Before using an instrument to measure electrical voltage levels, let's be sure we know what kind of instrument we are using. (If you are not sure of the definitions of volts or voltage and amps or amperage, see DEFINITIONS of ELECTRICAL TERMS.).
A DMM or VOM is simply an electronic device for making electrical measurements of electrical properties such as resistance, voltage level, or current flow.
DMMs provide a digital readout while VOMs like the Jensen 310J shown here read voltage on an analog scale by noting the position of a movable pointer. Both types of instruments are fully capable of measuring voltage as well as other electrical functions.
While the DMM settings described in this article were written to describe using a Fluke DMM, most digital multimeters will have very similar controls and will use similar measurement procedures.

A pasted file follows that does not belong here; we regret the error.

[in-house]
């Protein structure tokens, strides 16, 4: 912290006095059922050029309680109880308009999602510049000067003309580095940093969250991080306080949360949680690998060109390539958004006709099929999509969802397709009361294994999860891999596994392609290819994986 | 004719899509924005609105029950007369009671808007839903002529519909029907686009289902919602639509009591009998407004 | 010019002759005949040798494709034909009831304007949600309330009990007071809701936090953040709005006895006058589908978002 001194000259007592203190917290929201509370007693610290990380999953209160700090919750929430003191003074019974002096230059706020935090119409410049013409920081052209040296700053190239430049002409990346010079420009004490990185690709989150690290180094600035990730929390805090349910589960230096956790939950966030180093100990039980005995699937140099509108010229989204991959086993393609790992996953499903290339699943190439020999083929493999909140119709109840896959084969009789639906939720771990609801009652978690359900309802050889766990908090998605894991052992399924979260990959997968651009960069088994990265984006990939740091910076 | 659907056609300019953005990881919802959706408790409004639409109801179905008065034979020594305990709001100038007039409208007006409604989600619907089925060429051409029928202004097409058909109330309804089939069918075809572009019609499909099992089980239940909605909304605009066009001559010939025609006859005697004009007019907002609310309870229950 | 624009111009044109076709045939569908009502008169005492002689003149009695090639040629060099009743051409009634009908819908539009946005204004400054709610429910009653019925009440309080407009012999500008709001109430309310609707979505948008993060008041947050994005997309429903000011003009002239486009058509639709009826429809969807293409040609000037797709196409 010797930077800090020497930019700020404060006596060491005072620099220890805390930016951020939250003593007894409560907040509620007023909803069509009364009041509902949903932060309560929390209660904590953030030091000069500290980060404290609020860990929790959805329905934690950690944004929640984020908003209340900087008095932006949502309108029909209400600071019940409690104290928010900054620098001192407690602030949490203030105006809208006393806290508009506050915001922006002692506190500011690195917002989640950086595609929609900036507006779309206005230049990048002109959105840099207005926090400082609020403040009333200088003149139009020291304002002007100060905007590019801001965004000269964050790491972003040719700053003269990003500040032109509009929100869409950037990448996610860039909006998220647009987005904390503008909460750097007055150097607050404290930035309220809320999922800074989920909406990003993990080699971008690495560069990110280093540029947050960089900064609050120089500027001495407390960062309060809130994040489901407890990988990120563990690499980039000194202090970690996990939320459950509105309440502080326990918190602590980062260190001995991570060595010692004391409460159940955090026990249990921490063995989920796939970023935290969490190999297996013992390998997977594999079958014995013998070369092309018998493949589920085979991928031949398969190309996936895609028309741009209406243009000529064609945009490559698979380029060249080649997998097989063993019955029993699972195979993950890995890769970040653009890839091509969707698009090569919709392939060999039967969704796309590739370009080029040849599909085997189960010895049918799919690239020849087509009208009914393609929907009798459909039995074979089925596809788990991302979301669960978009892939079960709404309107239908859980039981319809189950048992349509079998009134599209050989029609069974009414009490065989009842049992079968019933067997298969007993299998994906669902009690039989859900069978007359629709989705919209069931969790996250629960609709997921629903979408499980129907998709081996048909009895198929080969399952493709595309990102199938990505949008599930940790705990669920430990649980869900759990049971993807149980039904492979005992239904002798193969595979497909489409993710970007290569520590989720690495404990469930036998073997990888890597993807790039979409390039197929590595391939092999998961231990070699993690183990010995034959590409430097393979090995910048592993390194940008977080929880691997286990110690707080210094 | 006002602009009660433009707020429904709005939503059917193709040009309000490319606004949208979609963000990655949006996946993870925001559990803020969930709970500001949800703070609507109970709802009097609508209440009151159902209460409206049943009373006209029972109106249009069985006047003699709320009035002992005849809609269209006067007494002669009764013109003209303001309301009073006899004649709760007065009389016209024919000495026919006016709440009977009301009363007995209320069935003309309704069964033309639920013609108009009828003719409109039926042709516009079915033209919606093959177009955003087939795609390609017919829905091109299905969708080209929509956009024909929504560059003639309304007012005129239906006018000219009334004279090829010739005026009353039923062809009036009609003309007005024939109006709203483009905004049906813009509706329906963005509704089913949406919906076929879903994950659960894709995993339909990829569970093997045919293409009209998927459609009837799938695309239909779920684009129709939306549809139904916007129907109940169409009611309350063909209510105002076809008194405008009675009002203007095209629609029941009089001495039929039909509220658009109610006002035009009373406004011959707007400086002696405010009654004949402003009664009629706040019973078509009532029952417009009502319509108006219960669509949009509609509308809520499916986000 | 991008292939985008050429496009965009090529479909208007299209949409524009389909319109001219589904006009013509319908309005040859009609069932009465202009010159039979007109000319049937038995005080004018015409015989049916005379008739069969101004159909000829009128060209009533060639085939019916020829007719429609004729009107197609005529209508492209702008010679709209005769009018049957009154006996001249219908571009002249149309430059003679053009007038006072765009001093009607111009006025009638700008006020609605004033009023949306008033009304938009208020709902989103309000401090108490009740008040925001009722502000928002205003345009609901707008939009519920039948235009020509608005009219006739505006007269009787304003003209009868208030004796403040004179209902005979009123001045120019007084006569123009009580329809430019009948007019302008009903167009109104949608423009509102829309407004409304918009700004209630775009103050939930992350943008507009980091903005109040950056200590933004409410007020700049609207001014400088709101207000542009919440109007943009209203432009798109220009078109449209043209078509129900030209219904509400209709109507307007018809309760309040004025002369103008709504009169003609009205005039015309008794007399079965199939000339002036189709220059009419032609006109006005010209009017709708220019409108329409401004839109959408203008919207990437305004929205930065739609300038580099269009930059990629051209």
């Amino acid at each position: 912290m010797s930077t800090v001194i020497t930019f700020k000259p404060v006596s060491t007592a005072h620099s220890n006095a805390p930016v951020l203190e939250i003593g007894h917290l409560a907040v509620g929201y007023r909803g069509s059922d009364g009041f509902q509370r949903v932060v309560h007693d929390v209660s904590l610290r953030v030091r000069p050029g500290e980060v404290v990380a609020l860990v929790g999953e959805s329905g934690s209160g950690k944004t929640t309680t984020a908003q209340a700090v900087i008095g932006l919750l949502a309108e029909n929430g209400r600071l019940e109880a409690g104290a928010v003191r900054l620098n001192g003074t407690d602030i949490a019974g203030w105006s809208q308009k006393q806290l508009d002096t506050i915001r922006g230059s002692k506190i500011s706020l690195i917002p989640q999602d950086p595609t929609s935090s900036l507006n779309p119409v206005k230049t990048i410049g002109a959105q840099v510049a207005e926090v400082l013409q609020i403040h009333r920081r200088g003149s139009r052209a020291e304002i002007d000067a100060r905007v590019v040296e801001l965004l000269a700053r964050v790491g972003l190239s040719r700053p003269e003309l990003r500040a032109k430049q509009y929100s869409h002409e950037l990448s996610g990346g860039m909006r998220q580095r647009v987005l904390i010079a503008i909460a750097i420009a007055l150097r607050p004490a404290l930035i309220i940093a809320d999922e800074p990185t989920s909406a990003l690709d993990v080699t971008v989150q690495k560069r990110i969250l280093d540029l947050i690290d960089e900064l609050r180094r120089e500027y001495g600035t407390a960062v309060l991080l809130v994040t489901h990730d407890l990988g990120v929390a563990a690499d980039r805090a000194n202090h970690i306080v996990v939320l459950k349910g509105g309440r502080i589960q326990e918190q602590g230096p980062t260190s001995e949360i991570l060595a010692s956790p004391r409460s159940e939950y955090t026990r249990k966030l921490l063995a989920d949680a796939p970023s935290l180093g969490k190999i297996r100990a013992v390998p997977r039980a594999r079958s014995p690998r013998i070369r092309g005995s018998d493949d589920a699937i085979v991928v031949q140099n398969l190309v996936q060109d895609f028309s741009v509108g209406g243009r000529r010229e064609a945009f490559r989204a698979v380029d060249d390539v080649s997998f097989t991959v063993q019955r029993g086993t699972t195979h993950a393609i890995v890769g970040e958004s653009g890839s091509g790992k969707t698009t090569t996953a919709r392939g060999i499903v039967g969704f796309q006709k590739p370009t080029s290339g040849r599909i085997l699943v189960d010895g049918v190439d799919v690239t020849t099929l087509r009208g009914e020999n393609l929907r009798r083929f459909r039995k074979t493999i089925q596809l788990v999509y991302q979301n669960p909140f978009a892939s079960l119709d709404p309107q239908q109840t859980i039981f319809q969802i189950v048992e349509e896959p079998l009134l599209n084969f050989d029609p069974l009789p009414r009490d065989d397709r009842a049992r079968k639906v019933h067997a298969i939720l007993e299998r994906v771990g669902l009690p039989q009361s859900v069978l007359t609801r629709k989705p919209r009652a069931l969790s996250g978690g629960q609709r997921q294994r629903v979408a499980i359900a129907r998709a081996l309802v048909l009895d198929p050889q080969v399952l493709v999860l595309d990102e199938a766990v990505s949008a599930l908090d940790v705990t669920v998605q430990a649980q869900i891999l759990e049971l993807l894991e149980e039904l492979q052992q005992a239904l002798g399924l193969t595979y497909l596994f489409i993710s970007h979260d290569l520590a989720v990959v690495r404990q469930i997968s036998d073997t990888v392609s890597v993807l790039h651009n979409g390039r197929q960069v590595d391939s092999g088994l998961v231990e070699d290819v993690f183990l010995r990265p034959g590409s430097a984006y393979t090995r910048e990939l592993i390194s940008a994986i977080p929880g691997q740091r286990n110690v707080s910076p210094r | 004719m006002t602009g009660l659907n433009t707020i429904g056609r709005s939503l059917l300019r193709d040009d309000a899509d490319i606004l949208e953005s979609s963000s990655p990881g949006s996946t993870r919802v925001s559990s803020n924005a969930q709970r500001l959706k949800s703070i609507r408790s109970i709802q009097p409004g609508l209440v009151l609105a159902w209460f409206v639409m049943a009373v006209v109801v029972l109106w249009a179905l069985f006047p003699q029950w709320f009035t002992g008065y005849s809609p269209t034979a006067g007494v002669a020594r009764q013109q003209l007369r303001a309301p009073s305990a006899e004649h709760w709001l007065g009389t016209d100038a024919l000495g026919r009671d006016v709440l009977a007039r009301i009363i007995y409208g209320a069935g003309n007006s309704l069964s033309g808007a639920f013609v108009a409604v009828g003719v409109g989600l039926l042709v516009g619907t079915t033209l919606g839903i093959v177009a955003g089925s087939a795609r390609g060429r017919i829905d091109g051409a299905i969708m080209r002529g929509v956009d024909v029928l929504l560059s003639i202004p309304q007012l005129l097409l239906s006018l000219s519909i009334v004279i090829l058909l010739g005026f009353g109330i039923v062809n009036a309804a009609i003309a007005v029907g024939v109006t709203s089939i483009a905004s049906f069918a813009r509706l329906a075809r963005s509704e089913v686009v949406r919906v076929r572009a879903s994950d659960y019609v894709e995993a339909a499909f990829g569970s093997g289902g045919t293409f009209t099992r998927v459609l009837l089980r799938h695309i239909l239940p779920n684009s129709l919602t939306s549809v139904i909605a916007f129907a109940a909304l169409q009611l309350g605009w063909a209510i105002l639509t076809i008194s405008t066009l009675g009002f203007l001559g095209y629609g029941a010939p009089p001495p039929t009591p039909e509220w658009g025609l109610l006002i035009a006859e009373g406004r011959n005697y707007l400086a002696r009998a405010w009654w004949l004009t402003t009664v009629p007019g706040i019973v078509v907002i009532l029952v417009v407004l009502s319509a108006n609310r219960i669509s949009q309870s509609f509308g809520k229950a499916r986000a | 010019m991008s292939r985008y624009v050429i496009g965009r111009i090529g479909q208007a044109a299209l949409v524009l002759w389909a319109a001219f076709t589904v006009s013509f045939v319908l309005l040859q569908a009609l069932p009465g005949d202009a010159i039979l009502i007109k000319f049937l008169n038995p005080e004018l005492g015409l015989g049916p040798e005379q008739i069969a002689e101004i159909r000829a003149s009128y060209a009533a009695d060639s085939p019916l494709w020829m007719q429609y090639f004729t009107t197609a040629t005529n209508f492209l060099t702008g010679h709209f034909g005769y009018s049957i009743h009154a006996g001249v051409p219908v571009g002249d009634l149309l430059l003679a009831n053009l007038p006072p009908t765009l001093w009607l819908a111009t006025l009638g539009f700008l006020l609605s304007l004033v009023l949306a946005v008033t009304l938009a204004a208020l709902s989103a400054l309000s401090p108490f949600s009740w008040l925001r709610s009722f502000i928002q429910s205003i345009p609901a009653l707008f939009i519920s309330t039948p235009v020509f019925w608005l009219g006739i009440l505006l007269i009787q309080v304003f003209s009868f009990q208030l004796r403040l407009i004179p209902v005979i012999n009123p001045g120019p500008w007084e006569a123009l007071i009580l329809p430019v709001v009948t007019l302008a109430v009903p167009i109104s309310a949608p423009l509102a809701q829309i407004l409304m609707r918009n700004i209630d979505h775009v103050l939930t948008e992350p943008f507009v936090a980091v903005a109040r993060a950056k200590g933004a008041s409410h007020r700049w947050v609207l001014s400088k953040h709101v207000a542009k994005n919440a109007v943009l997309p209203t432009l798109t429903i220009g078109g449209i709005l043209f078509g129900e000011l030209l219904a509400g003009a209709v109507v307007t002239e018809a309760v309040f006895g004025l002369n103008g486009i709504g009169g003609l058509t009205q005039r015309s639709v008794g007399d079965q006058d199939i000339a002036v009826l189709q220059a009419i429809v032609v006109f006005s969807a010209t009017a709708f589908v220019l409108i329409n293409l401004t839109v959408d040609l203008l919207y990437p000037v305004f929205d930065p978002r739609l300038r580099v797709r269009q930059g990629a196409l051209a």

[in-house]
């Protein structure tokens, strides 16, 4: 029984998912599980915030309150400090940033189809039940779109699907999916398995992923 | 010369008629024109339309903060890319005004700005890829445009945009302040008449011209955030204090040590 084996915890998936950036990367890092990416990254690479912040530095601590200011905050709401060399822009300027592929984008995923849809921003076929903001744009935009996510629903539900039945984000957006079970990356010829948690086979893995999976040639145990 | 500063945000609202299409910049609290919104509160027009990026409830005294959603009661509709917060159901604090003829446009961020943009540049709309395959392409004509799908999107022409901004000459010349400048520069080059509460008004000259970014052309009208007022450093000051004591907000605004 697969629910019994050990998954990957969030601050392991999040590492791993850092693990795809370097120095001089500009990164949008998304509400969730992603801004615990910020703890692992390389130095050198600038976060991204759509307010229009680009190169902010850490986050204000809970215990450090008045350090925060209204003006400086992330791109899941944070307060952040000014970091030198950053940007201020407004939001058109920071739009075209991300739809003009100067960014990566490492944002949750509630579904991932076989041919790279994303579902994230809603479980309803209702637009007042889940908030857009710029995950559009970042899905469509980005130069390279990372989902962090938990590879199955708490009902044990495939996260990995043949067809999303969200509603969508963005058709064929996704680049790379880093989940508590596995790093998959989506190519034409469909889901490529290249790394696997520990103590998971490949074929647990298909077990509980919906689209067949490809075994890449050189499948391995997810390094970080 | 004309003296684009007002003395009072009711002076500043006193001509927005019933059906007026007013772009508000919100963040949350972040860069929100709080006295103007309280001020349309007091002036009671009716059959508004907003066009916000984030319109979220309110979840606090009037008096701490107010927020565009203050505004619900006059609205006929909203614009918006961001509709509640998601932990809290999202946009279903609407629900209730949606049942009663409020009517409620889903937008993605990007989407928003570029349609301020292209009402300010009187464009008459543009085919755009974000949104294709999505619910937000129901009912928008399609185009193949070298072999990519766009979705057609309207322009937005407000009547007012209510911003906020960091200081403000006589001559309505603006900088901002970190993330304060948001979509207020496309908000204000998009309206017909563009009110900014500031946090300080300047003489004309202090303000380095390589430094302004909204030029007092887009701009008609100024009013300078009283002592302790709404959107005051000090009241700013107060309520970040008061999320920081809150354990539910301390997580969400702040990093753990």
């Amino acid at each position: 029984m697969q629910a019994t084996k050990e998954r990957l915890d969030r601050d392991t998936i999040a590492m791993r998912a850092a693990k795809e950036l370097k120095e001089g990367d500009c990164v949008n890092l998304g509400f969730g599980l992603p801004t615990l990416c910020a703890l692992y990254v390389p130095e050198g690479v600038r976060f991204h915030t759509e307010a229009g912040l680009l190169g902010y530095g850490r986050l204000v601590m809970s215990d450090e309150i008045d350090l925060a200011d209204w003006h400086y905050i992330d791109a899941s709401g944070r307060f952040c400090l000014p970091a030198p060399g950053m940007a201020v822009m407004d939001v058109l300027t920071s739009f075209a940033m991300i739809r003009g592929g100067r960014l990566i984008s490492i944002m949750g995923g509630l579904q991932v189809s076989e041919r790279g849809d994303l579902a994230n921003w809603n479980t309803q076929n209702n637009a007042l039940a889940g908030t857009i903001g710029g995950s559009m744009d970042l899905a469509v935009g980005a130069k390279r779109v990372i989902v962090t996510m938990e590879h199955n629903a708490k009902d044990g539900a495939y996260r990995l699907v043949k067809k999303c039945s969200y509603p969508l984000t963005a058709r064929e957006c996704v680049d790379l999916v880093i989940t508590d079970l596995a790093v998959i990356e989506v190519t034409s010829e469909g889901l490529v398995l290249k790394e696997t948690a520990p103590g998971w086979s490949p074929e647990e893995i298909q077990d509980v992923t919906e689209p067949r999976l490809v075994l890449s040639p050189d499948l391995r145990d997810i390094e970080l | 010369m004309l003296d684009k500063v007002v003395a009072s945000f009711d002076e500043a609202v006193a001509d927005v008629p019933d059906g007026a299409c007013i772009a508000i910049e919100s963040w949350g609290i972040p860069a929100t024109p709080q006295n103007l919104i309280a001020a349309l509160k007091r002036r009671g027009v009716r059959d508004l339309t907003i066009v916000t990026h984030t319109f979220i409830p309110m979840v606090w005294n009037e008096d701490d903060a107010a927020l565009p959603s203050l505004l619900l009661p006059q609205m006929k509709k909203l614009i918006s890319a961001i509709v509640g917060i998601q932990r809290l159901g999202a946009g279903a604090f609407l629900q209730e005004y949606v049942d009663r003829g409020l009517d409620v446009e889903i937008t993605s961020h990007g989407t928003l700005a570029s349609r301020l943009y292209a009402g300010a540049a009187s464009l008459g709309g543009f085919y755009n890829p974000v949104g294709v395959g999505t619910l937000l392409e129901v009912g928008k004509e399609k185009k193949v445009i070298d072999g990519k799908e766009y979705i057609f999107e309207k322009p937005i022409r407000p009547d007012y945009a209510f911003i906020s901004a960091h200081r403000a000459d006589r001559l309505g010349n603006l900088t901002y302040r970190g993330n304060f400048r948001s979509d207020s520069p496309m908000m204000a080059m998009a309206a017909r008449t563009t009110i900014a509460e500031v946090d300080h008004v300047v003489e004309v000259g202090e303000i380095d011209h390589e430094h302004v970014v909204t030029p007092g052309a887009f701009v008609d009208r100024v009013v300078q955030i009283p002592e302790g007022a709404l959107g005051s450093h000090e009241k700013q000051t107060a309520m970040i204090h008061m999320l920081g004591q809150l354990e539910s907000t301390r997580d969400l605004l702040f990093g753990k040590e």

What is the Proper Function Selection When Using a VOM or DMM to measure Voltage?
Watch out: be sure to select the proper function for the type of measurement being made.
In particular, on some instruments, leaving the function selector set at Ohms ( Ω ) and then touching the probes to live AC or DC current may damage the instrument and may be unsafe.
At above-left we illustrate the proper function setting when using the Extech 430 DMM to measure voltage. The Extech DMM dial is set to point to the V on the green scale. For this instrument a second step is necessary: we press the "Select" button until we see "AC" indicated in the display. [Click to see an enlarged, detailed version of this or any other image at InspectApedia.com]